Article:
The Product Owner is a key component of Scrum teams as the role a major influence on software development projects. It is however not always possible for the Agile team to get access to a full-time qualified Product Owner. This is why Marcelo Leonetti discusses in this article some situations where a Product Owner proxy could help Scrum teams solve some problems.
Articles on Scrum and Agile Project Management
How do you assess your skills as an Agile coach? An Agile coach herself, Karen Greaves proposes to define the coaching activity using 5 areas and 15 different items, a perspective that could naturally be adapted to your own context. This simple tool allows the coaches to reflect about their work and plan improvements.
As organizations transition to an Agile approach, the management and leadership styles must also change to adapt themselves to the new values and behaviors. In this article, Zuzana “Zuzi” Šochová explains how an Agile Leadership concept can help leaders to be effective in an Agile organization.
The Scrum Glossary defines the Sprint Goal as “a short expression of the purpose of a Sprint, often a business problem that is addressed”. In this article Özmen Adibelli provides a facilitation meeting structure and some tips on how to facilitate a session about a controversial topic like the Sprint Goal.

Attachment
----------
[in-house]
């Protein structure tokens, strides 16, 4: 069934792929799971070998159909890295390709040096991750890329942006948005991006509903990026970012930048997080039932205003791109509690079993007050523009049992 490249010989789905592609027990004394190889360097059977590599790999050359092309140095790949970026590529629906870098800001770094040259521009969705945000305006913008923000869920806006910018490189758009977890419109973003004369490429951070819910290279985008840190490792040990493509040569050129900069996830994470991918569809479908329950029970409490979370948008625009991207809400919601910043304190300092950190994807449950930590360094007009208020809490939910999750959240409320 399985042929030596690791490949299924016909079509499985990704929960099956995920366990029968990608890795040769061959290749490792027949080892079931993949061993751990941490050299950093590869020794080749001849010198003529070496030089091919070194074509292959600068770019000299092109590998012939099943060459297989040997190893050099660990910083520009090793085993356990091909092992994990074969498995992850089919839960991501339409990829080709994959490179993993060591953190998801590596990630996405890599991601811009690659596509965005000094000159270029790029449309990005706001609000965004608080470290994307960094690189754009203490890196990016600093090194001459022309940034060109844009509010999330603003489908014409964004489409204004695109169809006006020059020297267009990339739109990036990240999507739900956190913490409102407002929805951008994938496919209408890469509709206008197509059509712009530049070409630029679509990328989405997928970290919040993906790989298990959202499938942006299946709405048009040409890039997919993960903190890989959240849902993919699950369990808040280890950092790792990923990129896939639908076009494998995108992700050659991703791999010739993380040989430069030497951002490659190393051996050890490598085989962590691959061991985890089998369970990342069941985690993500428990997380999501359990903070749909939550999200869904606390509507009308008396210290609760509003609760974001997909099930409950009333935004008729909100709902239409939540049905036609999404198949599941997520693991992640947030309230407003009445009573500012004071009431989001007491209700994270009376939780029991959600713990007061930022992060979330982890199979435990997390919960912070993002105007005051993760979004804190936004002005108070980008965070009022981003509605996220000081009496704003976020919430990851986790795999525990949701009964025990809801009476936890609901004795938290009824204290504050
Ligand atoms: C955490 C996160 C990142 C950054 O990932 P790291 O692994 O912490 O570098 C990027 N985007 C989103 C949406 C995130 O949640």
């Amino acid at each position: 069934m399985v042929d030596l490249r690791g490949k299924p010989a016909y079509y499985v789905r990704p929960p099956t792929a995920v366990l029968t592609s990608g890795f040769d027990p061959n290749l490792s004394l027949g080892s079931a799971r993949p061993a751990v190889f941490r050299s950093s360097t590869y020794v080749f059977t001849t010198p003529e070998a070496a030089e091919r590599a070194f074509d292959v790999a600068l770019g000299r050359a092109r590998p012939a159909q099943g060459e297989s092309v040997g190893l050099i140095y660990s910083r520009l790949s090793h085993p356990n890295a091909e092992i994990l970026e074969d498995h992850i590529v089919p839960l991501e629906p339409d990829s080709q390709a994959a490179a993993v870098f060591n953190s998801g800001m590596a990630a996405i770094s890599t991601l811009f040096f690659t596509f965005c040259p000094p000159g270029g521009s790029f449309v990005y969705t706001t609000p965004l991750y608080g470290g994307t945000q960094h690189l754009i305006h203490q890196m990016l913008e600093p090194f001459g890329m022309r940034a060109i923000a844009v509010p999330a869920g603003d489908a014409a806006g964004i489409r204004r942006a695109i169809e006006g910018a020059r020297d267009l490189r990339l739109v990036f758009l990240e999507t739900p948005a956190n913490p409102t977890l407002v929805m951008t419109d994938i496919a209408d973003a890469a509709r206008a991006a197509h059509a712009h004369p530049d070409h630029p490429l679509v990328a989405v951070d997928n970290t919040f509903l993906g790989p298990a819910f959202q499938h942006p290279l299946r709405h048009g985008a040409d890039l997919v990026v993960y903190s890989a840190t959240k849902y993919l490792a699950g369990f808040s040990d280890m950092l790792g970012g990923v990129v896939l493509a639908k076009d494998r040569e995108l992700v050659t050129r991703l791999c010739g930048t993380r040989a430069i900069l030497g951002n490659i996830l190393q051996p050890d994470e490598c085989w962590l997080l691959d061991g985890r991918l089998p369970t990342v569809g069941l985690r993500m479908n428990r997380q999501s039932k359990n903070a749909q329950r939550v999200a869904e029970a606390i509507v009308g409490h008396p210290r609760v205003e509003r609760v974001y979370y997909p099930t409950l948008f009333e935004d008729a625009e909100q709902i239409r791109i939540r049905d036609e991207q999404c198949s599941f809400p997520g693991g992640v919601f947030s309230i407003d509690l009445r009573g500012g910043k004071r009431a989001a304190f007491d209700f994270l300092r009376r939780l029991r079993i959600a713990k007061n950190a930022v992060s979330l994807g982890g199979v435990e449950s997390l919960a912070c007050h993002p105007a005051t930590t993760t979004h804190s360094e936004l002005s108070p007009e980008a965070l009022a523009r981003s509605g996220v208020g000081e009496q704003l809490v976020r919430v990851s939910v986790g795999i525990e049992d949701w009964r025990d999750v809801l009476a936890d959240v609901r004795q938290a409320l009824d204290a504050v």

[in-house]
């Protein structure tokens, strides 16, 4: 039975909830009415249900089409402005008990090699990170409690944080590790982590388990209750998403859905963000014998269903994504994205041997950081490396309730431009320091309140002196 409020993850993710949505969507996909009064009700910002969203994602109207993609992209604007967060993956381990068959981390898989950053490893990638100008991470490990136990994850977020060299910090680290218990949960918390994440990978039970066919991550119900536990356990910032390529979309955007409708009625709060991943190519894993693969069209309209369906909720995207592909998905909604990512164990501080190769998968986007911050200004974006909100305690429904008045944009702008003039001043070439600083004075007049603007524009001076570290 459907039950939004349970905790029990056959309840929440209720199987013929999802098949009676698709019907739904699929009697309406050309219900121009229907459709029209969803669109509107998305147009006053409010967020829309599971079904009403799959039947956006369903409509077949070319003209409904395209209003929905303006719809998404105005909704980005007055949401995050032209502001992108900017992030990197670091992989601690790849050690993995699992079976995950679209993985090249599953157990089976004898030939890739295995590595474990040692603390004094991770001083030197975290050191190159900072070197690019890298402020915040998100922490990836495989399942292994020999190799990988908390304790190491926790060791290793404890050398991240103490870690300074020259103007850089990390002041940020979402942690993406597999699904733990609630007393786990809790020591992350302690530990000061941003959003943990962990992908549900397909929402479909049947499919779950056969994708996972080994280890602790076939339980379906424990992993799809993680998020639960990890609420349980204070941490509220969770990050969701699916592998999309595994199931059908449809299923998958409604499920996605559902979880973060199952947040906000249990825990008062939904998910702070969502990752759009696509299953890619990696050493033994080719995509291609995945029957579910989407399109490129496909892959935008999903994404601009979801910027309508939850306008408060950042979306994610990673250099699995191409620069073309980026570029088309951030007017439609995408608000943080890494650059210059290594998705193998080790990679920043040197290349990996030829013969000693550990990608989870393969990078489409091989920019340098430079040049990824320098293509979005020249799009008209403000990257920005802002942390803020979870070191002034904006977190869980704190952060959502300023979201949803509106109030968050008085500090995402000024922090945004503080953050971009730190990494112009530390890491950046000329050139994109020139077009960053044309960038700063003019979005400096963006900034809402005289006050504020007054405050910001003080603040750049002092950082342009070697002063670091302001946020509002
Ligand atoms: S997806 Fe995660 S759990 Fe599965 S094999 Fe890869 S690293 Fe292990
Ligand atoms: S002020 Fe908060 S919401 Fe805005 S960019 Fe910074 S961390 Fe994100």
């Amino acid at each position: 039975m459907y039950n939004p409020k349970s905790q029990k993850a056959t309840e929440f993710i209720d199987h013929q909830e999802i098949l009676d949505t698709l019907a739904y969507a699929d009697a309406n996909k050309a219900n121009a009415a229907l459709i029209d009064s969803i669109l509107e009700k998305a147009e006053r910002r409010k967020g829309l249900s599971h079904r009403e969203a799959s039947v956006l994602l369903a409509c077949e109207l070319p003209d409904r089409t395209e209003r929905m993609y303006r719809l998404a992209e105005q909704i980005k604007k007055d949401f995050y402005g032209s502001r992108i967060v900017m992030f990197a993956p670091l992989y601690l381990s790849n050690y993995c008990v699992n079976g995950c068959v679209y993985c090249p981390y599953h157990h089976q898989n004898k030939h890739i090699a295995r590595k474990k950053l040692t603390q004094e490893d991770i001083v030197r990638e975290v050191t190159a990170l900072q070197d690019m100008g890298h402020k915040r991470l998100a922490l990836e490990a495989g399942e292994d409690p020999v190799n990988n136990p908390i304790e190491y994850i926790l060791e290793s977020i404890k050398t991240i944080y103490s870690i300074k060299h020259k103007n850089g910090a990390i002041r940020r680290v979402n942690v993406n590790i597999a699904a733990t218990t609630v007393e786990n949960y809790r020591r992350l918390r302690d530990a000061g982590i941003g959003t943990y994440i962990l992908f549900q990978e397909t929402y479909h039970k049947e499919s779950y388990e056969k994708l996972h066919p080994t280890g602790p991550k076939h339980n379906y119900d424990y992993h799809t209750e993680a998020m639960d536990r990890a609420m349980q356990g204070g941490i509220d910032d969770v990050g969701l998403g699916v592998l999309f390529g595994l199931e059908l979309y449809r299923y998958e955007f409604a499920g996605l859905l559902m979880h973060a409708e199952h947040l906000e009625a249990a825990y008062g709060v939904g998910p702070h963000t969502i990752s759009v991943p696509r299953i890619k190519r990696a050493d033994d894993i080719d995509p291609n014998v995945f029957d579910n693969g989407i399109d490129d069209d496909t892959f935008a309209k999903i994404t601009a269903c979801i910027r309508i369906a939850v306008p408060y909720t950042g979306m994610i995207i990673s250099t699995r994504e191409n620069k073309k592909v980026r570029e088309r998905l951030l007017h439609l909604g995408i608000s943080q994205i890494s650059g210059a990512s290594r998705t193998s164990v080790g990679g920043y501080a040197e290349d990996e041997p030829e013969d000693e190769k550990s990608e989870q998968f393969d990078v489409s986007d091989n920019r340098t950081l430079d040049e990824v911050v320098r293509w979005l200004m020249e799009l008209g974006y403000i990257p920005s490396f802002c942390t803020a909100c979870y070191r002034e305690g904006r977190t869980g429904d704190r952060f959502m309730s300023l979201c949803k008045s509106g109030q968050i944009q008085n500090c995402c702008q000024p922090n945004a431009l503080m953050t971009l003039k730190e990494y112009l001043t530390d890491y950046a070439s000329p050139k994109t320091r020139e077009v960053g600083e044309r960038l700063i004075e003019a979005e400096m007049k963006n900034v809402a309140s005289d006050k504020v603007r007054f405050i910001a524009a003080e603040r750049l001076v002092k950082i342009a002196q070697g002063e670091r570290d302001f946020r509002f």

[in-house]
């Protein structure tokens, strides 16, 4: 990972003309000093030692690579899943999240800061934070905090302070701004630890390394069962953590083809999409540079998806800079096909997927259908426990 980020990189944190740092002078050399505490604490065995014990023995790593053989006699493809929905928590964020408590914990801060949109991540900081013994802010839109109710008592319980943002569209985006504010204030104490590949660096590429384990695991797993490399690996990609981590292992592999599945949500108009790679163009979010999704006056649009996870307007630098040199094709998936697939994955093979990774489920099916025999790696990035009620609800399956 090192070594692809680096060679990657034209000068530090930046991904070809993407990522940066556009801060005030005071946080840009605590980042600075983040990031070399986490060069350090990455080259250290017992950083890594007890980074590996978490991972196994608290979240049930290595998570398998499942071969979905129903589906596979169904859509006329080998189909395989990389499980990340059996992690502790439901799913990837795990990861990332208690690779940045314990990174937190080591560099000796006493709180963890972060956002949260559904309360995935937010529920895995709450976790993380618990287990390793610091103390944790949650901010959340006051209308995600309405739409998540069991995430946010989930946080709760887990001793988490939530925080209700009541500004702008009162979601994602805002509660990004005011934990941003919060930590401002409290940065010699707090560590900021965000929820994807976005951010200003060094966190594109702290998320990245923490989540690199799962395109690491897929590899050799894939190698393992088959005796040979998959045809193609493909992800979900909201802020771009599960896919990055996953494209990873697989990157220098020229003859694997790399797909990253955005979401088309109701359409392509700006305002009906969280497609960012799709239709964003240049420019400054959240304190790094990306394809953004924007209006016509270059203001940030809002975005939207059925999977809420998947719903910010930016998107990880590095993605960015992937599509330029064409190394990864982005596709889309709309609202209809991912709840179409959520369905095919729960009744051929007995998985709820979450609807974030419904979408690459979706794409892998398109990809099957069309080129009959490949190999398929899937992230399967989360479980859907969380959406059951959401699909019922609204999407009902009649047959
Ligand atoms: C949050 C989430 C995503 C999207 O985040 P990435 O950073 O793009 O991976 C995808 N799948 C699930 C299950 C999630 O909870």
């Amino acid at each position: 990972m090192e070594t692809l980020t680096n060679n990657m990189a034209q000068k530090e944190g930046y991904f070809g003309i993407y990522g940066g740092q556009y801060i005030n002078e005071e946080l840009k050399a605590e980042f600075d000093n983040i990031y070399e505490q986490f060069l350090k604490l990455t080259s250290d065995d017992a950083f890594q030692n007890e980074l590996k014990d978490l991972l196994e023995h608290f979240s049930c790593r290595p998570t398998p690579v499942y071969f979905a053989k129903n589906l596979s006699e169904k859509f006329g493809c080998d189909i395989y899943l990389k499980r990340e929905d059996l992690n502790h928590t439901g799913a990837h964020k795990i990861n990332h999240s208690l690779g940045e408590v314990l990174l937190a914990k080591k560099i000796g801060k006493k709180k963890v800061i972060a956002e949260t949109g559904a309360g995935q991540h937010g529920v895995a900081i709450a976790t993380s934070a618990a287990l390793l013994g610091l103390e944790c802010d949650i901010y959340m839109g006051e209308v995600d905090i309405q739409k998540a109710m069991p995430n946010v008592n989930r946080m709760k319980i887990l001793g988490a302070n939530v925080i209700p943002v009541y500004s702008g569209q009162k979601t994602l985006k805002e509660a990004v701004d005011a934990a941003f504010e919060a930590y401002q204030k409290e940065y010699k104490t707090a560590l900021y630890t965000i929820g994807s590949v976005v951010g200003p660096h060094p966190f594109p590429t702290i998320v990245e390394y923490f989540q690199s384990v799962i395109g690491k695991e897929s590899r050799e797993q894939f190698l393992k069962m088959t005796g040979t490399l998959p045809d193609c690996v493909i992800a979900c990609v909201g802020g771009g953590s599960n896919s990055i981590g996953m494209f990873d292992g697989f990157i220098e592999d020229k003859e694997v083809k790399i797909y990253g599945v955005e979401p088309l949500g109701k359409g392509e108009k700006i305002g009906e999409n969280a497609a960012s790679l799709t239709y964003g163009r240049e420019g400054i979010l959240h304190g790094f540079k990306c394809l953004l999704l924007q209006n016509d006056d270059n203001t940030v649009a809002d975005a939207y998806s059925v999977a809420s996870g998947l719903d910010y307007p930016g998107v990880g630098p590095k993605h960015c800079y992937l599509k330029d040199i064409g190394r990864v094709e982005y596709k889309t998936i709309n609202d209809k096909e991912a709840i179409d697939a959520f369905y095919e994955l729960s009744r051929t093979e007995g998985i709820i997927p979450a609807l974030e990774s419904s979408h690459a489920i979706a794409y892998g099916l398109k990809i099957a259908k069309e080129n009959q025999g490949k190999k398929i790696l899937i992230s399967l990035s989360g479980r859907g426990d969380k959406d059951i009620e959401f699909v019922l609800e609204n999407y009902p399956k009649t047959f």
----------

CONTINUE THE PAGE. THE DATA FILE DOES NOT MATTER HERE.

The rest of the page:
In Agile project management approaches like Scrum, the role of the product owner is fundamental to deliver value to the customer. The product owner role has high responsibility and requires many different skills. In a series of posts titled “Thoughts about hiring Product Owners”, Viktor Cessan discusses some product owner hiring anti-patterns and shares some tips and questions that could help improve your product owner hiring experience.
Using an Agile project management framework like Scrum does not avoid the problems of right-sizing the team. What do you do when you need to increase the numbers of people involved? When is the team too big? How to split an existing Scrum team? In this article, Cynthia Kahn provides some tips on how to assess and manage the growth of Scrum teams.
Earned Value Management (EVM) is a project management technique that measures the technical performance, cost and schedule of a project against planned objectives. The result is a simple set of metrics that provides early warnings of performance issues, allowing for timely and appropriate adjustments.